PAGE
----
The CCA is responsible for giving chiropractic care a good name in Canada and advocating for its member practitioners. They know that one of the most effective ways to accomplish this is to educate people about the value of chiropractic care and offer a convincing case for its inclusion in every Canadian’s healthcare regimen. Point in case is their November 12, 2014 post – The Future of Canadian Healthcare: A Chiropractor on Your Health Care Team. Continue reading →
The rules for writing begin with ‘keep on writing.’
During my extensive networking efforts of the last several months, an age-old communications reality has once again come into focus: people typically know want they want to say, but they’re not so sure how to write it and make it sound good.
“I can sell you a great bar code management system but don’t ask me to create a resume,” says the curly-headed sales team leader.
“I have a hard enough time writing a post-it note, never mind all this social media muddle” adds the astute accountant.
“Yeah,” agrees the bespectacled logistics analyst. “I’m used to numbers and data, not flowing sentences and fancy descriptions.”
For these people and any interested others, I offer the following writing guidelines.
Coming from a writing and broadcasting background, I’m used to interacting daily with people who have an extraordinary gift for written and verbal communications. They relish playing with words and making them sing. But the truth is that’s just one God-given gift in a world full of God-given gifts. On one hand, it accomplishes a great deal. On the other hand, it doesn’t fix your car’s brakes, it can’t discover a cure for cancer, and it won’t put food on store shelves. Continue reading →
The time on the wall is important to a freelance writer
There’s a very simple formula for what ticks off a freelance writer: time wasted = freelancer upset. This formula proved true for me recently, as I dealt with an interview subject who didn’t check his facts with his boss, and wasted my time because of it.
When you are in the business of freelancing, your time is especially valuable because no one is paying you for: 1) not working, 2) your benefits, 3) your vacation time, 4) your sick time, and 5) the extra time you may spend trying to make them look good. Continue reading →
There may be things about me that potential clients and other visitors to my site would like to know. So I’m updating my “About Me” page to best reflect who I am and what I do.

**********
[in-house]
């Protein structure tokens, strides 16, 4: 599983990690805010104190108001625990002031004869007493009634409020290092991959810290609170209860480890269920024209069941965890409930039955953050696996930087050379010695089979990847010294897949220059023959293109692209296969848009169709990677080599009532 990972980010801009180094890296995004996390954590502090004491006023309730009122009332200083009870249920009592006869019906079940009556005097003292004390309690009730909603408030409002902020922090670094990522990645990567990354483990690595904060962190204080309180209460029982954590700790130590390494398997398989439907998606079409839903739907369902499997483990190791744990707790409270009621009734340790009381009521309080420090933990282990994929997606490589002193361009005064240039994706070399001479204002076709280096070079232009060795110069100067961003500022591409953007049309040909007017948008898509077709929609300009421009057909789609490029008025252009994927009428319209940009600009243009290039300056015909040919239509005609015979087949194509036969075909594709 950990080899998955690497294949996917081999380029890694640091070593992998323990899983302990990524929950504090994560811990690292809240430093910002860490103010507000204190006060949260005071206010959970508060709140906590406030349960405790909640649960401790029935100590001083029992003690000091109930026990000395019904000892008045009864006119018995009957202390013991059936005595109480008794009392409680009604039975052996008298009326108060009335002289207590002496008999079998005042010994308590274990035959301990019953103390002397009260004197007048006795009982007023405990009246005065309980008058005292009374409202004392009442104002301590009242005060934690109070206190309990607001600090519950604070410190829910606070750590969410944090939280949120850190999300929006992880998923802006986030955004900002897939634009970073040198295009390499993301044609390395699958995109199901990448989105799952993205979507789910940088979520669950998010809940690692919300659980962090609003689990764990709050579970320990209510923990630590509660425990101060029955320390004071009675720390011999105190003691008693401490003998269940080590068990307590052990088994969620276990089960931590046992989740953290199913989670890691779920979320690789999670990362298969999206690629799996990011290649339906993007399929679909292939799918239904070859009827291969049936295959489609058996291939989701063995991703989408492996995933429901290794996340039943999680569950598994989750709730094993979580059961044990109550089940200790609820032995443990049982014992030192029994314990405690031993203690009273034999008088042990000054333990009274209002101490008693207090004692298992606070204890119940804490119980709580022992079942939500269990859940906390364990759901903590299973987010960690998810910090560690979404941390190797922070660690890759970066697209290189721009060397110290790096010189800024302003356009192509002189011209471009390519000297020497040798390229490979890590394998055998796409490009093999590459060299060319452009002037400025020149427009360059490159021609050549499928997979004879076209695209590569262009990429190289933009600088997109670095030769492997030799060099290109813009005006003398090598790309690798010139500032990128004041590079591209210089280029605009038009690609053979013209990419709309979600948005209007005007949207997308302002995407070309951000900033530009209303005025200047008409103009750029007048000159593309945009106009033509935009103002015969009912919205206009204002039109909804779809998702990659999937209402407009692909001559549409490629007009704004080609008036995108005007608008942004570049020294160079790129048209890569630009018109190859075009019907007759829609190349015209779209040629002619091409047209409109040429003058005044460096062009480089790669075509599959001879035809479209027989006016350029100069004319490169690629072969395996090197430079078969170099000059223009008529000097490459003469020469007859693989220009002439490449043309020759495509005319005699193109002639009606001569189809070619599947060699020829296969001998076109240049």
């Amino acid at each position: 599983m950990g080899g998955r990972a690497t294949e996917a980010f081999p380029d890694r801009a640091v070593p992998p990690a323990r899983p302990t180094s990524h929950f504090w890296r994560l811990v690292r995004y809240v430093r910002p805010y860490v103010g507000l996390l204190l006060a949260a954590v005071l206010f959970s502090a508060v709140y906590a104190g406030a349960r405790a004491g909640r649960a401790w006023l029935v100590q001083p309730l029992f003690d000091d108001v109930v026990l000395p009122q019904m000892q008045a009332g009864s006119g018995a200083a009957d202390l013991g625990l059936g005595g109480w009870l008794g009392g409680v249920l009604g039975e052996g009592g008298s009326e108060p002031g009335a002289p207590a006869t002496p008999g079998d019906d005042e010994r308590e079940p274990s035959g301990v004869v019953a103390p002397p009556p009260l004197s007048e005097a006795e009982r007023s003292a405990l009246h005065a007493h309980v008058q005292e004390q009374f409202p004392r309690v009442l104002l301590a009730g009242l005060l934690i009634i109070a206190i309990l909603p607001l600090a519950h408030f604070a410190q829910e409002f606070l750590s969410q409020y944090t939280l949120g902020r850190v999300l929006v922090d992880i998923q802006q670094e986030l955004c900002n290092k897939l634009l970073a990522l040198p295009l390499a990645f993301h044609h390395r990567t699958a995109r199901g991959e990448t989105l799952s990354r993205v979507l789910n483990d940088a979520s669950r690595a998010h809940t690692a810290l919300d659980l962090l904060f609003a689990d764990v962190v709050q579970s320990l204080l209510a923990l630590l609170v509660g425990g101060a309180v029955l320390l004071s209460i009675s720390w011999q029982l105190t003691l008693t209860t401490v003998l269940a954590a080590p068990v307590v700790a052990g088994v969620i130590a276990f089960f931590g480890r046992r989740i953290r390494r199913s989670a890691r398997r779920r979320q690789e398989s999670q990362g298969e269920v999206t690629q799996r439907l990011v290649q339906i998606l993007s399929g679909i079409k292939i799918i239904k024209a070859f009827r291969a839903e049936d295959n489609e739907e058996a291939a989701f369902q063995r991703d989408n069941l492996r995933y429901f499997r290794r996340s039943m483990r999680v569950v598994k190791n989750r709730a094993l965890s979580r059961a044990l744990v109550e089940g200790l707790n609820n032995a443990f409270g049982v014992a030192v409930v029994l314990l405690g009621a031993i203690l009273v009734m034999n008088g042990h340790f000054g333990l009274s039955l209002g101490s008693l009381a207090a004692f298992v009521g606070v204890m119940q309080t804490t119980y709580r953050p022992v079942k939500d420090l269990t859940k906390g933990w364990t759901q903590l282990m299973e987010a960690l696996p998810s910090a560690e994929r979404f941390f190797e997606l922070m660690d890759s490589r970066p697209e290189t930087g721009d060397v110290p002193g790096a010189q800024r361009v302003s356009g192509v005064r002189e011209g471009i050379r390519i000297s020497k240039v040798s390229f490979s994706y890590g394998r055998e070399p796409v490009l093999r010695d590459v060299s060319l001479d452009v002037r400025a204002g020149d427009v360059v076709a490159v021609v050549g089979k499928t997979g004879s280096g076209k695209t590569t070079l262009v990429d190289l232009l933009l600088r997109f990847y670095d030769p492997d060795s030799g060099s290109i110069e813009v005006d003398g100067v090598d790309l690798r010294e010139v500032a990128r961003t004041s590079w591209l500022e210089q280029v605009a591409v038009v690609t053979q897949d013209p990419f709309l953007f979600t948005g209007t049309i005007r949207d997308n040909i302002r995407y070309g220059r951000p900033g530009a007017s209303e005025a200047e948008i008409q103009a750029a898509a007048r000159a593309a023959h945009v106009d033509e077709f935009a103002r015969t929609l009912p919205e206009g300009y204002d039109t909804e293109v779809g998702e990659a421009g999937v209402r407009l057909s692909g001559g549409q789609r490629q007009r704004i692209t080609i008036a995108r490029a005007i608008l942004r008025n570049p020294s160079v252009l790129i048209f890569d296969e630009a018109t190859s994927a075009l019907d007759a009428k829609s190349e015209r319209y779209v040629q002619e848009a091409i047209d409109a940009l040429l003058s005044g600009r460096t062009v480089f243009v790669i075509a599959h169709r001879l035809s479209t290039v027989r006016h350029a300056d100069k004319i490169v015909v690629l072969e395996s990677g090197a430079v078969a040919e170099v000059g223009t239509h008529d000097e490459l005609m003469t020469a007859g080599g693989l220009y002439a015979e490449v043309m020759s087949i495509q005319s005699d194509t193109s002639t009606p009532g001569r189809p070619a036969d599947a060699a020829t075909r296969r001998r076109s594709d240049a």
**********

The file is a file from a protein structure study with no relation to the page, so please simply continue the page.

My brand of storytelling
Storytelling has become a key to commercial success. That’s pretty cool because I’m a natural born storyteller who is also a trained and experienced writer and online journalist, with the Canadian Broadcasting Corporation and Citytv, both in Toronto. Now I’m an independent service provider who would like to help businesses clean up their word weed patch and make a lasting impression. Continue reading →
Mornings, to me, are like a bleach stain on a favourite shirt: something that should never be there. I should never be involved with mornings in any way. Specifically, anything active that happens before 8 am – 9 am preferably and 10 am ideally, though unrealistically – is not meant to be for me.
Which isn’t to say that I can’t “do” mornings. I did, for years. I was quite adept at pulling myself out of bed at 6 am and sometimes even sooner, dragging myself into the shower, dressing and grooming myself adequately, finding something to eat on the go, picking up my pre-packed belongings, reaching down to clumsily tie my shoelaces while cursing the night-borne tightness in my back, throwing on a jacket if the weather required it, and stumbling out the door.
In the years that I commuted to Toronto, I managed to put one foot in front of the other well enough to get to my local bus stop, where I waited for the bus that took me to the nearest GO Train station, where I boarded the train and set my still-weary body down to rest. Yes, I still desired more rest.
I’m a big fan of social media, but only when I can use it as a practical tool. (Admittedly, Facebook is an exception.)
When I first began using Pinterest months ago, I didn’t realize it could ever be a practical tool. That’s the thing about social media, I find. You have to take a bit of time to understand the various platforms and what they can do for you. It helps if they’re also fun to use.
Pinterest has become both practical and fun, because I have started to use it as a place to gather all my writing resources. These resources are in the form of hundreds of websites, and articles on these websites. So far I’ve only just begun to assemble them on Pinterest.